“There are so many men — actual, documented men — this film could have been based on but, instead, it puts a woman in the role but gives her all the attributes of those men. That feels antiwoman. To assume that women will either behave identically to men or become hysterical, crazy, insane is to perpetuate something we’ve already seen on film so many times before.”
Tár’s director, Todd Field, was interviewed in this week’s episode of the WTF with Marc Maron podcast, which was an all-around great episode, but my big takeaway is that I got an actual answer to my lingering question from the movie, namely: did Todd Field set out to make a movie about classical music, and this is the story he made through researching the art form; or did he want to make a movie about power, gender, and politics and found that classical music was a useful setting?
According to Field:
“I’d been thinking about this character for about 10 years. Not in classical music, just as a character, just sitting atop some kind of power structure.”
He then goes on to explain that he had been hired to write a different script about a conductor, but that the project fell through, so he used his research on that project to create TÁR. He also talks a lot about how he collaborated with John Mauceri to get the orchestra lingo right so that the depiction of the classical world wouldn’t come off as “wrong” to the classical musicians watching it (he should have talked to him more — or better yet, talked to me!)
Finally, there is now a Lydia Tár spoof account on Twitter.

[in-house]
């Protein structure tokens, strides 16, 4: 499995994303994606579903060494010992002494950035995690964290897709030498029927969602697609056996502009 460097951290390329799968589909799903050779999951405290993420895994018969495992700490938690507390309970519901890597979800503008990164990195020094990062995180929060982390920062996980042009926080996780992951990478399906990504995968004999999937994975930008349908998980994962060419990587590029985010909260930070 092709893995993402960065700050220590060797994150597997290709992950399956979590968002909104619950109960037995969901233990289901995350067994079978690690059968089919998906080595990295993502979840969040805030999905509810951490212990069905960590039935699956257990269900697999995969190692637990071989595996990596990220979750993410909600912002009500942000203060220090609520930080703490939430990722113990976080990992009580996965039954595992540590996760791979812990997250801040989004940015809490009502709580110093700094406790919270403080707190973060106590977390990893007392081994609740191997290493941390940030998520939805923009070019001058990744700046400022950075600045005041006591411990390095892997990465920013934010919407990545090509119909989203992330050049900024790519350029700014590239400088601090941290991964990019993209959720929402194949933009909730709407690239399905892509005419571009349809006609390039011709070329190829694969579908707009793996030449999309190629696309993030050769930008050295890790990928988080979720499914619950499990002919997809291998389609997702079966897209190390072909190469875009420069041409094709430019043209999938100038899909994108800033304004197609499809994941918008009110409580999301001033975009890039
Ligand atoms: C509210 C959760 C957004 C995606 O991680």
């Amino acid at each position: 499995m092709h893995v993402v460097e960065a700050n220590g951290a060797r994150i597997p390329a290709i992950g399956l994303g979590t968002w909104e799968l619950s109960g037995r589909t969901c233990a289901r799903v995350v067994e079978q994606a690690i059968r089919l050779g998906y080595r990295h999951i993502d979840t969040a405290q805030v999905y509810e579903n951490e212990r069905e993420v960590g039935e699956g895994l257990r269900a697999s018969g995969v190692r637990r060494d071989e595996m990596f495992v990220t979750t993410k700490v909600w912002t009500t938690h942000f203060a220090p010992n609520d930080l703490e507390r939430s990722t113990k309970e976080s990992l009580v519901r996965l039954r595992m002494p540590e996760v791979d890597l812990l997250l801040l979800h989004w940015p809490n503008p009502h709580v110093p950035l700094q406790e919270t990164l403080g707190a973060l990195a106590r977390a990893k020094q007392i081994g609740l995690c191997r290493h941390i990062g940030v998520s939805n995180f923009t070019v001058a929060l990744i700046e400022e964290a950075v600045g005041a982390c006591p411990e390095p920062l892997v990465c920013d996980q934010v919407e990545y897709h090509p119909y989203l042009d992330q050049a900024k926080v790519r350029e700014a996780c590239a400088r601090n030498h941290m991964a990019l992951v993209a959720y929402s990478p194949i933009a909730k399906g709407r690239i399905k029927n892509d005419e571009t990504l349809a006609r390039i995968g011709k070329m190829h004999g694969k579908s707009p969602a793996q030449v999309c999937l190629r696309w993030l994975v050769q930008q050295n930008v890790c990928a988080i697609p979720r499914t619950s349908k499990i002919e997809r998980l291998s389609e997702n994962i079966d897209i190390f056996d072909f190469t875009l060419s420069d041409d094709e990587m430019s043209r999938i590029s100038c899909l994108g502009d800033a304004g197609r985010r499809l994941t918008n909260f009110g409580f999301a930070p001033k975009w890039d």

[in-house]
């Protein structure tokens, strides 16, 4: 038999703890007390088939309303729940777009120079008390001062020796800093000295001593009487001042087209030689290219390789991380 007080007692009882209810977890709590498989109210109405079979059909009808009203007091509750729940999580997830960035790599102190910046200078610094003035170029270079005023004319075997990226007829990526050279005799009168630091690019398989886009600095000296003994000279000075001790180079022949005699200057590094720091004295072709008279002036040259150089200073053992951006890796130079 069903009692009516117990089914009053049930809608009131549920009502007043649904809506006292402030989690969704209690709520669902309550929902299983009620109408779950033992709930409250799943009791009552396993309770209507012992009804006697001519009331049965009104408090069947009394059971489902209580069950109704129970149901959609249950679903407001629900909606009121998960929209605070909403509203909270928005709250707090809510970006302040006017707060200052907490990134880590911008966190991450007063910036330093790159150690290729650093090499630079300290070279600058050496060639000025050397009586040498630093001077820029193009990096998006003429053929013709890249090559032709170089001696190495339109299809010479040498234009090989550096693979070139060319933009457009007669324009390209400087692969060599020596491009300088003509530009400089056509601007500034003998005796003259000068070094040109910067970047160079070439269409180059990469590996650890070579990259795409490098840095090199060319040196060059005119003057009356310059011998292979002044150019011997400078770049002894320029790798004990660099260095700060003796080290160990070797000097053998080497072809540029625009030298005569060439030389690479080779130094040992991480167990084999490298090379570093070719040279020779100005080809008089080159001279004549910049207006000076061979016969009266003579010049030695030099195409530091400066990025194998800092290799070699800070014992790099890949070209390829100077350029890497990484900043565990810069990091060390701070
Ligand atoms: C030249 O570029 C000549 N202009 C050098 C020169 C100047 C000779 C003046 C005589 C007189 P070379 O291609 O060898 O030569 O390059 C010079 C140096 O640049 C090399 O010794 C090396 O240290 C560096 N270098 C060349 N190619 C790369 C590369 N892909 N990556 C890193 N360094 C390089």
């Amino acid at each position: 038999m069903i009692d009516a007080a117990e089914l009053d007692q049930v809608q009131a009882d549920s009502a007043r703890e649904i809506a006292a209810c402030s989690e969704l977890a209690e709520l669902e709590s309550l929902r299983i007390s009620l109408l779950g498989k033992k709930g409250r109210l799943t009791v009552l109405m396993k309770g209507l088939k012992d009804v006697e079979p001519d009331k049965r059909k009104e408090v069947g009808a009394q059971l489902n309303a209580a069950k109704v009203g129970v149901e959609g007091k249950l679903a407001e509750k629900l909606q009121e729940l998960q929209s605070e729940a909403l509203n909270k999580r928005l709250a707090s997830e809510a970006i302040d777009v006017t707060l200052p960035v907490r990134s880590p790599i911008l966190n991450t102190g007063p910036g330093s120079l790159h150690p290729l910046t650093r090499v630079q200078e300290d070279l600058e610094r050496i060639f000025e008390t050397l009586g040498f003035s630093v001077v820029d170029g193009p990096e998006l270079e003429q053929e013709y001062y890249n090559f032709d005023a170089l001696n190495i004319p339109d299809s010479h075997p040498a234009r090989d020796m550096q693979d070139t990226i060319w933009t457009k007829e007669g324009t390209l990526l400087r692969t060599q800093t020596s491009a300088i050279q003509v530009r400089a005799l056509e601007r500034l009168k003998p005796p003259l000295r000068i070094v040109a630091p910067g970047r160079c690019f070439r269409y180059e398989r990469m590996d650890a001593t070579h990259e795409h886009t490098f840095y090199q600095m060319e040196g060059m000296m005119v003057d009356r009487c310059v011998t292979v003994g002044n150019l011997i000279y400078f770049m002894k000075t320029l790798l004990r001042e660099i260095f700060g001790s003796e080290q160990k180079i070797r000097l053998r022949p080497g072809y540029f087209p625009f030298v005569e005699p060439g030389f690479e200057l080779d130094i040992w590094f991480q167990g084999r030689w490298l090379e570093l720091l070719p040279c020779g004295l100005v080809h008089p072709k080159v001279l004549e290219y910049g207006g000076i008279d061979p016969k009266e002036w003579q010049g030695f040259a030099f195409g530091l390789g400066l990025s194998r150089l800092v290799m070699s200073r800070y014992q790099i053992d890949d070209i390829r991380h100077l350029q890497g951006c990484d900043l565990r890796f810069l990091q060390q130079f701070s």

This week in Films About Actual Conductors That I Can Genuinely Recommend, there’s a new(ish) documentary about Gustavo Dudamel called ¡Viva Maestro! and it’s really good! It covers about 3 years in Dudamel’s life, including the year 2017 when he found himself walking a political tightrope as music director of Venezuela’s Simon Bolivar Symphony Orchestra during the most fraught days of the Maduro administration (so far.)
He comes off as a great guy trying to navigate a complicated world, and I think it’s worth watching. You can watch it on Amazon Prime or, as I did, on the Delta in-air entertainment system.
I pray your indulgence as I relay the story of my own concert this past weekend, which resulted in a rather extraordinary turn of events. I’m loathe to indulge in self-mythologizing, but I did have a chance to do something equal parts ridiculous and valiant (at least, I thought so.)
I was in the mountain town of Sedona, AZ, not far away from the Grand Canyon.
Sedona is home to a chamber orchestra called the Verde Valley Sinfonietta, with whom I was making a guest conducting appearance.